Also, make sure your desk setup is in-line with your company’s health and safety guidelines (they should be able to provide you with a checklist).
4. Avoid distractions
As tempting as it may be, keep the TV turned off and make sure your friends know that even though you are working remotely, that does not mean you have more free time.
If you are worried about staying disciplined, try listening to a hypnosis audio to improve your concentration. World-renowned therapist Marisa Peer created her Improve Memory and Concentration to aid focus, retention, and recall.
5. Schedule regular breaks
You might think you would never miss a meal but when you are not assigned a lunch break or prompted by co-workers going to make a drink, you can easily lose yourself in a task for hours before you realize you have not eaten for a while.
Schedule in regular breaks every few hours to get up and stretch, make a drink and give your eyes a rest from the computer screen.
6. Check in with your boss
Find out how your boss would like you to communicate. Are they happy for you to just get on with things or would they like daily email updates?
Book some time with them to discuss ways of working. They may also take your lead on this as home-working is likely to be new to them too, so have an idea of what your preferred level of communication would be.
7. Get outside (if you can)
If you are not self-isolating, try to get outside throughout the day. Without your commute, you could easily stay indoors all day. Even if it is just taking your morning coffee break in the garden, get out in the fresh air at least once during the workday.
8. Use the phone or video calls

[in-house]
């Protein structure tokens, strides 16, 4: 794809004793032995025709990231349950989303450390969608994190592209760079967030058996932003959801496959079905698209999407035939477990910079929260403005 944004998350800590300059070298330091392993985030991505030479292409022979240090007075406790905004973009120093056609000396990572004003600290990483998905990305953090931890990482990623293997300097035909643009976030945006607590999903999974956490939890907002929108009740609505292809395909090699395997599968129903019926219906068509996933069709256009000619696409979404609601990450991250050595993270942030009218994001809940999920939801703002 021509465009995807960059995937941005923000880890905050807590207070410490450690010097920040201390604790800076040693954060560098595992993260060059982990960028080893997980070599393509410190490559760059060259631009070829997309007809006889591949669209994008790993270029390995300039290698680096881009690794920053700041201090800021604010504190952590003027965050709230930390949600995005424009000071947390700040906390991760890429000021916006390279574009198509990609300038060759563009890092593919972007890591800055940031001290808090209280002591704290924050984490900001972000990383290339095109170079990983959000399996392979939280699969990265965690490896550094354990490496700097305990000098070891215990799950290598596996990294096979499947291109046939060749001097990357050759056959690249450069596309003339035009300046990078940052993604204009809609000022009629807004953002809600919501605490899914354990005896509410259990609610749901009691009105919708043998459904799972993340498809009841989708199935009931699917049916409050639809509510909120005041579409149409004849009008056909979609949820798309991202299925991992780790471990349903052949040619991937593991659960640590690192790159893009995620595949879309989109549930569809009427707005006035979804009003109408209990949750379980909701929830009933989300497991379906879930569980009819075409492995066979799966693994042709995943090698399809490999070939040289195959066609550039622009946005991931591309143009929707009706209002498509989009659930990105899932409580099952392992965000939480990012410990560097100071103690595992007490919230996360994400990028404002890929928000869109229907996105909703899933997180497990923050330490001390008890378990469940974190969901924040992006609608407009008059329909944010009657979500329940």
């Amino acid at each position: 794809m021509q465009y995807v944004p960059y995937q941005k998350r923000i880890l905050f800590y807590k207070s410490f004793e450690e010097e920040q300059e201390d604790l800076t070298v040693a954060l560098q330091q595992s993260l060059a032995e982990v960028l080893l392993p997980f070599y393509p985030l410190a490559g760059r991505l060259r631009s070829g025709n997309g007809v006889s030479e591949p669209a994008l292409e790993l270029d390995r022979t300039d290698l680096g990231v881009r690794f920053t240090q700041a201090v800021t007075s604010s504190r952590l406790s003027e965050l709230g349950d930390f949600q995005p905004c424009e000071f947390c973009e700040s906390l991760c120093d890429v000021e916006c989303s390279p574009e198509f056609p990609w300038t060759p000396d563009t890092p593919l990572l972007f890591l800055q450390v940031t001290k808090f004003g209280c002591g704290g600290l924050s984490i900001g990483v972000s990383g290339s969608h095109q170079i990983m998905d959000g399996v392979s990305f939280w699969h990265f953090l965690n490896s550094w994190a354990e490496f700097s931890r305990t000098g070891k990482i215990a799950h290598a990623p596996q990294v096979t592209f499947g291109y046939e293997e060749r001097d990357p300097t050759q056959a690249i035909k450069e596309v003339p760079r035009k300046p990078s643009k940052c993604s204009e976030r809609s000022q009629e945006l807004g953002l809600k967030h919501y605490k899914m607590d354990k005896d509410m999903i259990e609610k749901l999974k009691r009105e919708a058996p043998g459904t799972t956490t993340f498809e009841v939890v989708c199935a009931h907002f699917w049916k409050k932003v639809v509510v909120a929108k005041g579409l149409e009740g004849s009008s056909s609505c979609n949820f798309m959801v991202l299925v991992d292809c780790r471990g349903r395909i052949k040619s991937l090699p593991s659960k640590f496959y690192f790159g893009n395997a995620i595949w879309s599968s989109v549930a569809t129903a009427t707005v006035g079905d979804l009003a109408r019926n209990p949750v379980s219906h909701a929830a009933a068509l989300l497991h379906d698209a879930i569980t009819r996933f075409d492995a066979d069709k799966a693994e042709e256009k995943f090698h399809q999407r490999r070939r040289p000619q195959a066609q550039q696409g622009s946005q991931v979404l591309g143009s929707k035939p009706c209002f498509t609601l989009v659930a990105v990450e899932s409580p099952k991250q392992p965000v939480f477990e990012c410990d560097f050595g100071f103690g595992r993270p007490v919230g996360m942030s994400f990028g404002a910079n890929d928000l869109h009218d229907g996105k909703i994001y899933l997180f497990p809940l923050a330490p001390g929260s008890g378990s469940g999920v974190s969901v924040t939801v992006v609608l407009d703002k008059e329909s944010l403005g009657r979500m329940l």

Without the sound of your co-workers around you, you might feel a little cut off at times. Stay connected to your team by picking up the phone or opting for a video call for more personal communication.
If you are especially concerned about feeling alienated from people while working from home, you might find our advice on how to stay connected while social distancing helpful.
What if I can’t work from home but want to?
Now is your chance to think about a career change. If you are in one of the industries where home-working is not possible, think about what you might like to do. Maybe your skills already translate or you might need to look at additional training. Online learning is a great way to develop your professional skills while adhering to social distancing measures.
Work-from-home jobs can be found in marketing, sales, and journalism. However, you may wish to be your own boss. That opens up even more opportunities for you - find something you are passionate about and see what business ventures are available to you.
If you are looking for a job with more meaning and purpose, then training as a therapist might be just the thing. You do not need to go to university either - a career in Rapid Transformational Therapy™ (RTT) gives you the tools to help people overcome their pain and limiting beliefs, no degree required. Even better, you can train online to become an RTT practitioner.
If you think a therapy career could be a good fit, you can find out more about it straight from the founder of RTT - leading therapist Marisa Peer - in this free 45-minute webinar on how to have a rewarding career transforming lives.